3 Portugal


   The complete dominance of the Roman Catholic Church in Portugal was first broken by the government when it gave permission to several expatriate communities to form congregations, the first being for German Lutherans (1763) and Anglicans (1843). Meanwhile, an independent missionary effort was initiated in 1838 by a Portuguese man who had converted while outside the country. British missionaries of several DENOMINATIONS became active in the last half of the 19th century. Finally, BRAZIL, a Portuguese-speaking former colony, became an additional route of Protestant entry.
   A critical event in Protestant history occurred in 1871, when 11 Roman Catholic priests converted to Anglicanism. They founded the Igreja Lusitanian Catolica Apostolica Evangélica (Lusi-tanian Catholic Apostolic Evangelical Church) and subsequently obtained Anglican orders.
   Official tolerance for non-Catholic religions was granted in 1933, though the primacy of the Roman Catholic Church was also guaranteed. Marriages by Protestant ministers were not recognized, and the purchase of property or erection of buildings was heavily taxed. Religious dissidents were subject to arrest. Significant changes occurred after the coup of 1974. These changes had been presaged by decades of problems between the government and the Vatican, especially over Portugal's refusal to give up its colonies.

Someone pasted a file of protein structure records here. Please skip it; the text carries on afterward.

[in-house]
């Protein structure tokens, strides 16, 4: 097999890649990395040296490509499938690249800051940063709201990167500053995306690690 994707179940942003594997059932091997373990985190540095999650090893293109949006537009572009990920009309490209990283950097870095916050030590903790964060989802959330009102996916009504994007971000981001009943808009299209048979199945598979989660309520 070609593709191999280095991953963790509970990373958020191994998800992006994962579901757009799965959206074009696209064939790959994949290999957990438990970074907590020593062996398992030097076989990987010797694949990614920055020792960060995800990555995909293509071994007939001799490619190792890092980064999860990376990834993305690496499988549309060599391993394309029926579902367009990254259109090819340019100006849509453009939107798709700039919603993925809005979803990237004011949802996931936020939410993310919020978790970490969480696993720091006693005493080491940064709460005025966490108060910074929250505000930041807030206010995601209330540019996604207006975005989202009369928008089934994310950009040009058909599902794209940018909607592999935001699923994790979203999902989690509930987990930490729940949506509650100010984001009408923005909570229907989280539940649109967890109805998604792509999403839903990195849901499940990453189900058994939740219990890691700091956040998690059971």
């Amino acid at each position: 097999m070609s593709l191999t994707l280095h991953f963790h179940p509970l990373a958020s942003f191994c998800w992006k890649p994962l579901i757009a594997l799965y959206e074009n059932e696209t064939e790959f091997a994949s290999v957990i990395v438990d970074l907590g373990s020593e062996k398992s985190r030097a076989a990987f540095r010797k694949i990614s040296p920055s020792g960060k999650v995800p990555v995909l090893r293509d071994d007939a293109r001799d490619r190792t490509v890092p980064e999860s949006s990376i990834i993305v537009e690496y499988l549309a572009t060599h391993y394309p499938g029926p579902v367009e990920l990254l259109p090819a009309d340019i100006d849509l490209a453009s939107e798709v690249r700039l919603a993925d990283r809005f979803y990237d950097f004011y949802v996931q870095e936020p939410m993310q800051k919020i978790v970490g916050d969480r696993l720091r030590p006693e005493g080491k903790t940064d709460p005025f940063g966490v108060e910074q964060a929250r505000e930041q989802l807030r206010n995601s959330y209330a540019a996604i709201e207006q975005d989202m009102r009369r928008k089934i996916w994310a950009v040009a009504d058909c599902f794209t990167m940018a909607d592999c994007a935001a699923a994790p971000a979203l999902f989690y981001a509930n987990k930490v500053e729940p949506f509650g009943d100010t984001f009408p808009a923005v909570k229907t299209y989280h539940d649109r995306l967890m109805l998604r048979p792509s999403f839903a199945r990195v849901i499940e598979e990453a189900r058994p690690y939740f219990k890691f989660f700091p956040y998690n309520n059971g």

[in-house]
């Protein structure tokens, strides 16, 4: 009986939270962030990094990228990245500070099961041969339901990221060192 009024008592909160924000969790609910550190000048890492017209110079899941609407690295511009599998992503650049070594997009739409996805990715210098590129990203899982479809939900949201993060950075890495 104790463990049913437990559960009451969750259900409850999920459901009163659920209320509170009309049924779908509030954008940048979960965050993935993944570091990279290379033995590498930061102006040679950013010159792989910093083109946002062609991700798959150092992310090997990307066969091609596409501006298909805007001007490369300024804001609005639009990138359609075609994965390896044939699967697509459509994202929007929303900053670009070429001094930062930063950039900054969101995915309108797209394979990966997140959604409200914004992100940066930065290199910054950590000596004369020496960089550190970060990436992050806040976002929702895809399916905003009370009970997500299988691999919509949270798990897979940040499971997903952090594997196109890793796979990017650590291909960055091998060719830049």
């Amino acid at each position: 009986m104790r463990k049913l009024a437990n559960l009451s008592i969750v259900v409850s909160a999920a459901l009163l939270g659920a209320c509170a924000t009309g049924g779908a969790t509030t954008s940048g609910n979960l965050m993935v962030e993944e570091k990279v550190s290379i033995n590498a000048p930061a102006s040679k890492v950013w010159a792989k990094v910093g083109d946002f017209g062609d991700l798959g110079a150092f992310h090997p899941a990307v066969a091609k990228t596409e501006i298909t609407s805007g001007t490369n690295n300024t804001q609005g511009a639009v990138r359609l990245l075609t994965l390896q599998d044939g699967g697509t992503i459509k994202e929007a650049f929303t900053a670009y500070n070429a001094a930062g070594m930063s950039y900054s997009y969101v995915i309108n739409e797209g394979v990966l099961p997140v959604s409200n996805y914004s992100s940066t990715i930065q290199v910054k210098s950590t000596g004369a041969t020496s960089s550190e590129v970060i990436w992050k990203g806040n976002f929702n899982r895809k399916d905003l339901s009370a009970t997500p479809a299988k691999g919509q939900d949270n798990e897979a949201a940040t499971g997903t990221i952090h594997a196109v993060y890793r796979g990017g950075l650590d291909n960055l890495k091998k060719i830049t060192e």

The coup ended the close association between the Catholic Church and the state, and a number of religious dissidents, including Protestants, were freed from prison. While the primacy of the church was later reasserted, provisions for religious freedom have steadily improved. At the beginning of the new century, a law to broaden religious freedoms was under consideration.
   Prospering most from the new atmosphere have been the Seventh-day Adventist Church, the Jehovah's Witnesses, and most of all two Pentecostal bodies. The Universal Church of the Kingdom of God came into Portugal in 1991 from Brazil and is now the only non-Catholic group to have more than 100,000 members. The Mana Christian Church, based in Lisbon, which practices speaking in tongues, casting out demons, and divine healing, has grown locally while developing work in more than 30 countries. under the national and international leadership of apostles and bishops, the Mana Church is a leading example of the cell church movement, which integrates new members via intimate groups for nurturing and discipling.
   Several older Protestant churches have banded together in the Portuguese Council of Churches, which cooperates with the World Council of Churches. Included in the council are the only two Portuguese-based churches that are members of the World Council, the Evangelical Presbyterian Church of Portugal and the Lusitanian Catholic Apostolic Evangelical Church.
   See also Spain.
   Further reading:
   ■ David Barrett, The Encyclopedia of World Christianity, 2nd ed. (New York: Oxford University Press, 2001)
   ■ G. C. Ericson, A Short History of the Portuguese Evangelical Church. (n.p., 1973).

Encyclopedia of Protestantism. . 2005.

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